From the first time we saw this beautiful site, a fern-covered clearing punctuated by smooth boulders on the north side of Martha’s Vineyard, we knew it was critical that our design sensitively integrate both house and landscape. The owners, a pair of long-time Vineyard residents, wanted a home that required minimal maintenance and would be extremely energy efficient, which would accommodate their active lifestyle and allow them to age in place.
Our solution was a long and low house that nestles into the existing topography right at grade. The master bedroom and guest suites anchor a chain of connected living spaces, which flow uninterrupted and without steps through the house and into the surrounding landscape. The approach to the house is by a wooded drive to a paver stone path along the building’s visually quiet and relatively opaque north façade. The intimate entry opens boldly to the living room and affords expansive views to a clearing and small pond through floor to ceiling windows which run across the south elevation of the house. The kitchen is tucked behind the entry for easy access and a partial sense of remove from the more public rooms. A generous southern overhang shades the interior during the summer but allows passive solar heating during the winter, and high and low operable windows on both sides of the house capitalize on the cooling afternoon breezes that blow across the pond. Super-insulated walls and high-performance glazing reduce heat loss through the building envelope and an efficient heat pump and energy recovery ventilation system, powered by grid-connected solar panels on the roof are tuned to ensure the house operates at net-zero energy use.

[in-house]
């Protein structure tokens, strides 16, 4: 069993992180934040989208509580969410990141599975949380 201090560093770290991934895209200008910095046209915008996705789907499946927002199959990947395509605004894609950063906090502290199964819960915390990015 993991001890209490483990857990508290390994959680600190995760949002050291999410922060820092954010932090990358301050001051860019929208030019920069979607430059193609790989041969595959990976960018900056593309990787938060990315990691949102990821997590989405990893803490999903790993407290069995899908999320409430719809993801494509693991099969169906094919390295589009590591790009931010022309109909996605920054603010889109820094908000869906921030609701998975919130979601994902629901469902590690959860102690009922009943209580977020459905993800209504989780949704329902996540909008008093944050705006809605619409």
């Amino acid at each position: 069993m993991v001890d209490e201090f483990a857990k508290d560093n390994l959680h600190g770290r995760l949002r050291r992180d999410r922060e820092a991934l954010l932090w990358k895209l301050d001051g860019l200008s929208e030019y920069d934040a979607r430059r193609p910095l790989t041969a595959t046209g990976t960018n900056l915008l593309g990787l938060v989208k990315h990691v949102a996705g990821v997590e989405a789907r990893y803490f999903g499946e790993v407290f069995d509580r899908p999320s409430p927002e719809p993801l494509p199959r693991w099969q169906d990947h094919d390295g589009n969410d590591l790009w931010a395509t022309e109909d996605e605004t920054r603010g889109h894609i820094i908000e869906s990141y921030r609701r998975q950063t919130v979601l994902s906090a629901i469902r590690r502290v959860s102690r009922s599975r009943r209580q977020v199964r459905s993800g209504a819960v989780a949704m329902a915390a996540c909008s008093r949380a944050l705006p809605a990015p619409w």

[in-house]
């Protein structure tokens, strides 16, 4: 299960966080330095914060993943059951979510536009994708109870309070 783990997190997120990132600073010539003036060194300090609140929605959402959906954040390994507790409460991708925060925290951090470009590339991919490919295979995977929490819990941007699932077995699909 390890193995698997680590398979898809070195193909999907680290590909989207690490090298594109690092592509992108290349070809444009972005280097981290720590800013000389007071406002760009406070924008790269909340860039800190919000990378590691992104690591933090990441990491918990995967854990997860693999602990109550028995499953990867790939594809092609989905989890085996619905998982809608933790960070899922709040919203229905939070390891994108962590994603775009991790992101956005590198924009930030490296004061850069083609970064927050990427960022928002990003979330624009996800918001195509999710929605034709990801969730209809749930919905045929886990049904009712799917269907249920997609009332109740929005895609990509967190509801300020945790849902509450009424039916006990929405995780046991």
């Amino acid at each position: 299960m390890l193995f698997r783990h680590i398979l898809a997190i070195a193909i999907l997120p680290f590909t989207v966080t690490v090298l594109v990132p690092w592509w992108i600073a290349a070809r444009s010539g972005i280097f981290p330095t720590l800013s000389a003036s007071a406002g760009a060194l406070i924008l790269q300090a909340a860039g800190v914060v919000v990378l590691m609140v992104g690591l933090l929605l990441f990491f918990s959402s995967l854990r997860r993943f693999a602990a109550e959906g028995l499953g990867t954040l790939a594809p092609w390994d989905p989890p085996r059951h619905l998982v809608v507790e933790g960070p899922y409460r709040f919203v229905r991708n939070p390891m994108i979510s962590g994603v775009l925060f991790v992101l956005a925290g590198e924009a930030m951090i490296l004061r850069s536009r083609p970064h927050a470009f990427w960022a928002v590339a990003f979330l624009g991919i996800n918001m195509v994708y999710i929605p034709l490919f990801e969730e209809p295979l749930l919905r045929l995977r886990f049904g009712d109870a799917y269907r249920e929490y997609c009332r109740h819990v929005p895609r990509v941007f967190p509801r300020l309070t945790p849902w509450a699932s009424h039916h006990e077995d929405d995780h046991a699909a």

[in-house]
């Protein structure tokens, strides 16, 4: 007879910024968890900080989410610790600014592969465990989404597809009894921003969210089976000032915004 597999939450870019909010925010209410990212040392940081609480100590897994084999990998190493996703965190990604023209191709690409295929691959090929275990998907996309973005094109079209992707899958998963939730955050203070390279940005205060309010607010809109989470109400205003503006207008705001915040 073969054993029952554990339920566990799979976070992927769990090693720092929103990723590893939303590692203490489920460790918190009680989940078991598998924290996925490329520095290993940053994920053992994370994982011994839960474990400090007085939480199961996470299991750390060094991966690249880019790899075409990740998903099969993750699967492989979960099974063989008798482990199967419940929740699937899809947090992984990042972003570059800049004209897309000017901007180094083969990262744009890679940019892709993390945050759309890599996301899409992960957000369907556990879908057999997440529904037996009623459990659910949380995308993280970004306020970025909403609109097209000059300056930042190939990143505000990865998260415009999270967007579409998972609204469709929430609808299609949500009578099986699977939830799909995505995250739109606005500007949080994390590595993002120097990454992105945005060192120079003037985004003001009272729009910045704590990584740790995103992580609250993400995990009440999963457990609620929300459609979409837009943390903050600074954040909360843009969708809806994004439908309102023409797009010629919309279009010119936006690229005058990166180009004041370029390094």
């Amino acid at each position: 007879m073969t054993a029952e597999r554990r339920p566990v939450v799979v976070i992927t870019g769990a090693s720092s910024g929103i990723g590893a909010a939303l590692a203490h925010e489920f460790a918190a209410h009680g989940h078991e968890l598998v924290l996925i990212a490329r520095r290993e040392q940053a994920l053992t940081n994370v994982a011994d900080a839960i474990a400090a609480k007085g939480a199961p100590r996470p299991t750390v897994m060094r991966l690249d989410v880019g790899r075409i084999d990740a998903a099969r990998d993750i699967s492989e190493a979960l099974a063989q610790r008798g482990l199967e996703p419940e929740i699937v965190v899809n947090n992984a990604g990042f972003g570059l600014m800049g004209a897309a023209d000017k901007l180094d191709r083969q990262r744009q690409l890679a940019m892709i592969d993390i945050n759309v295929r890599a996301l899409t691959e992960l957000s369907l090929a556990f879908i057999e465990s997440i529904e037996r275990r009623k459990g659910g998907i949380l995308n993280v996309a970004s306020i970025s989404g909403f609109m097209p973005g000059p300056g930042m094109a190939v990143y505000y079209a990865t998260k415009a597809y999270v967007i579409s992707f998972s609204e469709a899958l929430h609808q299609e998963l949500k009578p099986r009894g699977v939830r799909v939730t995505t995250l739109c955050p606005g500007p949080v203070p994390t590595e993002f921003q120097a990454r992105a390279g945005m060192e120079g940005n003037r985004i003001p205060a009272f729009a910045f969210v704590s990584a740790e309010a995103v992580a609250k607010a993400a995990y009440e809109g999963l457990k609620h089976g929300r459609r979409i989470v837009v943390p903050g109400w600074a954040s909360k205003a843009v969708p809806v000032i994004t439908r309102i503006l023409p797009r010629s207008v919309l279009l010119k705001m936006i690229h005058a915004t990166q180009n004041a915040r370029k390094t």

Straight grain walnut cabinetry, stained quarter-sawn oak on the floor and ceiling along with unpainted plaster walls complement the simplicity of the natural surroundings. Weathered cedar shingles and lap siding on the exterior acknowledge the island’s history and blend discretely into the surrounding forest. The building was sited to preserve prominent trees and rocks and careful construction sequencing will facilitate renaturalizing of the site after construction.